- 1957 British Grand Prix
Why can't we be friends?Laurence Edmondson July 7, 2010
Four days before the first practice session of the 2010 British Grand Prix and the sponsors of the event are holding a press conference with Lewis Hamilton and Jenson Button at the Great Ormond Street Hospital. About 15 journalists are in the room, me included, and every one of them wants a quote to lead their newspaper or website; if it's good enough maybe it could even vie for column inches with the World Cup.
A question flies in from the left of the room, probing the relationship between the two: Is the harmony at McLaren about to boil over into a fierce competition? No luck. Hamilton plays his favourite line about the pair being good actors and actually hating each other - his expression is riddled with schoolboy sarcasm as they snigger to each other. That won't even do as a stand-alone quote for the press, we've already heard it before.
Another question is put forward, this time from the other side of the lecture theatre: Did you hear that Damon Hill recently compared you to the tortoise (Button) and the hare (Hamilton) from Aesop's fable? Again, no luck. The sniggering continues and the question is brushed aside.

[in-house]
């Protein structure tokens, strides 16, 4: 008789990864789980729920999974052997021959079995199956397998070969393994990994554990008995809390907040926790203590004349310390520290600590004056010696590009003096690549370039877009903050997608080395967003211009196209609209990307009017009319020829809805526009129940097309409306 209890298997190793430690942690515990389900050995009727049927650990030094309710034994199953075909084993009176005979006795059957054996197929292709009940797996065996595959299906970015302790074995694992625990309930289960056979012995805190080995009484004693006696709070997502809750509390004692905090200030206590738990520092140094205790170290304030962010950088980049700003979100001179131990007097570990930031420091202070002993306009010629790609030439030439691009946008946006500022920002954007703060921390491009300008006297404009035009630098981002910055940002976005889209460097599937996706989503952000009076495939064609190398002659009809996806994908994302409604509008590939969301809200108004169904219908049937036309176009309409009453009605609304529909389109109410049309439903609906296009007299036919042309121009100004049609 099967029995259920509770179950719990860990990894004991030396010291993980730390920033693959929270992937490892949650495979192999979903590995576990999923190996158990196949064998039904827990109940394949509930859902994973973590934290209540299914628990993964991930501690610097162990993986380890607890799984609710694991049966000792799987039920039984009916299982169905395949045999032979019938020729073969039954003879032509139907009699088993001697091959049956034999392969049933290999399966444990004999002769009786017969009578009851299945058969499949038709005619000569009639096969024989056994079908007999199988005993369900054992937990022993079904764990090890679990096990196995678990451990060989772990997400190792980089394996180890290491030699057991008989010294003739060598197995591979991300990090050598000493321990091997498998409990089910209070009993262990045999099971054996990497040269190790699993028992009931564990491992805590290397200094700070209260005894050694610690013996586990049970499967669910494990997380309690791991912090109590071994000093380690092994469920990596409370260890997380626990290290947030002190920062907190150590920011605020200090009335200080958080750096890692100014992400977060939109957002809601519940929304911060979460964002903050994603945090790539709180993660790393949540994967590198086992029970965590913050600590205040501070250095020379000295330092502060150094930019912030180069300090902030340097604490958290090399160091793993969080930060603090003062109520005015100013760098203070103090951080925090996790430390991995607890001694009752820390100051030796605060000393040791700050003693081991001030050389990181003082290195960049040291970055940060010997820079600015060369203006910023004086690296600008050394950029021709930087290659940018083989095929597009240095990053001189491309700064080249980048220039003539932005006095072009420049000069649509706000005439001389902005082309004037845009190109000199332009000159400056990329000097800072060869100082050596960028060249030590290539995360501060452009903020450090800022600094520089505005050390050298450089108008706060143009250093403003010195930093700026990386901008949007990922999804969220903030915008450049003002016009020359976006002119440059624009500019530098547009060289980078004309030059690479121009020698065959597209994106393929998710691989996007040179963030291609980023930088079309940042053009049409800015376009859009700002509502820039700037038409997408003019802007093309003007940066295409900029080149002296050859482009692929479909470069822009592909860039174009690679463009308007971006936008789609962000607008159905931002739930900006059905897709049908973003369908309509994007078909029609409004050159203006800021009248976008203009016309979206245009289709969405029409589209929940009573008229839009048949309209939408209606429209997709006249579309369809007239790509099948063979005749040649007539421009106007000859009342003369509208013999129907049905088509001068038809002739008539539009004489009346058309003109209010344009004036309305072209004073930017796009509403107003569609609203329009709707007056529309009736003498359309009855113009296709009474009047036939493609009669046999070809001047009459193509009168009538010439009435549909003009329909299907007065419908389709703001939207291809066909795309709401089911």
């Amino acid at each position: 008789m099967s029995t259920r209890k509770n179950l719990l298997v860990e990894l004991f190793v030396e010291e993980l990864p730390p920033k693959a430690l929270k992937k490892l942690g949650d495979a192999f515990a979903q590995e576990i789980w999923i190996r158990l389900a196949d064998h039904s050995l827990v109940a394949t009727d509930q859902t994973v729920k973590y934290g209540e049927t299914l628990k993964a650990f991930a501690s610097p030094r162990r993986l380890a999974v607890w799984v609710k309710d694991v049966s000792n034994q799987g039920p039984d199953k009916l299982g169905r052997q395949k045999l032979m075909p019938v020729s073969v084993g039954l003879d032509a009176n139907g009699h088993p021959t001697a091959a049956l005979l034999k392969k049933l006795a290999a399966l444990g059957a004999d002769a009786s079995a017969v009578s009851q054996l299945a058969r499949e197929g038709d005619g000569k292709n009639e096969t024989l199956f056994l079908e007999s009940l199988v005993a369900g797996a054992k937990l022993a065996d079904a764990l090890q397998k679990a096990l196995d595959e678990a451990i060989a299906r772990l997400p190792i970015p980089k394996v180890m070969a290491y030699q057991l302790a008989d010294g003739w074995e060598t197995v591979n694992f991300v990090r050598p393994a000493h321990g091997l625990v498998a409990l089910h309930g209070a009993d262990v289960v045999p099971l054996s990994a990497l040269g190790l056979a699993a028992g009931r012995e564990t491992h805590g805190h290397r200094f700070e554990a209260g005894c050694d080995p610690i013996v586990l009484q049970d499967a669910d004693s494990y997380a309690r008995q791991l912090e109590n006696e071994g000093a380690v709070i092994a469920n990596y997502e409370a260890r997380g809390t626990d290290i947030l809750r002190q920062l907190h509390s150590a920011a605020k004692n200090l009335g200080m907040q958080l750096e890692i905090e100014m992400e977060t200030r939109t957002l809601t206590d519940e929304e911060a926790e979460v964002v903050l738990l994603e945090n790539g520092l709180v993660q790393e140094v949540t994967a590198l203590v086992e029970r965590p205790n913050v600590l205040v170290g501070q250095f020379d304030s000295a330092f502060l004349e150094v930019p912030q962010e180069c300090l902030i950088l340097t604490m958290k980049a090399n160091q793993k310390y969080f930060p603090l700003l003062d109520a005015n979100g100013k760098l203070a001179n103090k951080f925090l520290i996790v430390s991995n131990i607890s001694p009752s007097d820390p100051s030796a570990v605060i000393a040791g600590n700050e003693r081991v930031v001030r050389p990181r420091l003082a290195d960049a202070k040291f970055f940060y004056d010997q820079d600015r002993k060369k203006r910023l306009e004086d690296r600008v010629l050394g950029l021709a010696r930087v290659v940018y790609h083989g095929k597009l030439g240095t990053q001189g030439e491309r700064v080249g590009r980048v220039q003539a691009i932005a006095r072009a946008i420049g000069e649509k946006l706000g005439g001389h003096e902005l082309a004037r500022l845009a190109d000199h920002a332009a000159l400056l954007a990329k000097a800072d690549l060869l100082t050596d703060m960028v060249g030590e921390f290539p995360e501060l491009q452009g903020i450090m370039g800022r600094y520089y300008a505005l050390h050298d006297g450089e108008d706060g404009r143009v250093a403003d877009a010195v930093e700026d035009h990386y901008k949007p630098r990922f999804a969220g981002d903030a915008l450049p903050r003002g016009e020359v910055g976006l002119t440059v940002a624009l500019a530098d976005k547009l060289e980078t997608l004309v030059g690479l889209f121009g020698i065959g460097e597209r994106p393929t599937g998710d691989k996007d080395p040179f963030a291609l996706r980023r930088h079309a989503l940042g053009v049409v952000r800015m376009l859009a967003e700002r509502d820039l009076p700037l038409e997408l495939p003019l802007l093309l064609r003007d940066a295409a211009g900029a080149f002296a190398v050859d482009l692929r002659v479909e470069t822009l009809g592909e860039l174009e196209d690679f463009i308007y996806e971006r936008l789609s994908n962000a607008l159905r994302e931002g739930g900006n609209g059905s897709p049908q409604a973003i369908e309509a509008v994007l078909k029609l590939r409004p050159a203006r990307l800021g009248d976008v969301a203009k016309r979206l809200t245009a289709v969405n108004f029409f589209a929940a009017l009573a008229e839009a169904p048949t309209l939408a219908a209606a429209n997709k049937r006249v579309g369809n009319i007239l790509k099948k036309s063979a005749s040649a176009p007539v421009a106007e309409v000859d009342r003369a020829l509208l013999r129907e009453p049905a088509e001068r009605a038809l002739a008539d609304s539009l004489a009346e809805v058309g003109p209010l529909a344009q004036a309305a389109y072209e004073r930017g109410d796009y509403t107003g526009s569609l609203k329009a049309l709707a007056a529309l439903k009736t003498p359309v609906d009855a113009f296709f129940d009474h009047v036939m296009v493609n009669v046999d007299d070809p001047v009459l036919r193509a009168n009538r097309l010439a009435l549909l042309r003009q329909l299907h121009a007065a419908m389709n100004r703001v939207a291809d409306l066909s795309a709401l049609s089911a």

Eventually, everybody leaves the auditorium frustrated. No World Cup-challenging headline for the F1 journalists and a tedious session of repeating the party line for the drivers. But is it so difficult to believe that two men of the same age, in the same profession and with very similar experiences could actually be good friends?
Rewind a week or so and I'm in an altogether different and more relaxing interview with Sir Stirling Moss. We've just finished discussing his column over a cup of tea and the conversation turns to the 1957 British Grand Prix at Aintree - his favourite race on home soil. It's an unusual choice as the victory was shared with his Vanwall team-mate Tony Brooks, but in those days things were different, and for Moss a joint-win was all the more satisfying.
"It was not a great circuit or anything else, but it was the first time a British car won a world championship race. And sharing it with Tony Brooks, who was such a fantastic driver anyway, certainly didn't take anything away from it."
Moss had qualified on pole but was beaten away from the line by Jean Behra in the Lancia-Ferrari. The pair were two of the most formidable driving talents of the era and fought intensely for a couple of laps before Moss crossed the line in the lead at the start of the third lap. Brooks was third in another of the Vanwalls and Britons Mike Hawthorn and Peter Collins were fourth and fifth in Ferraris. But Moss was by far the most impressive and soon built up a sizable lead by pushing the knife-edge handling of the Vanwall to the limit.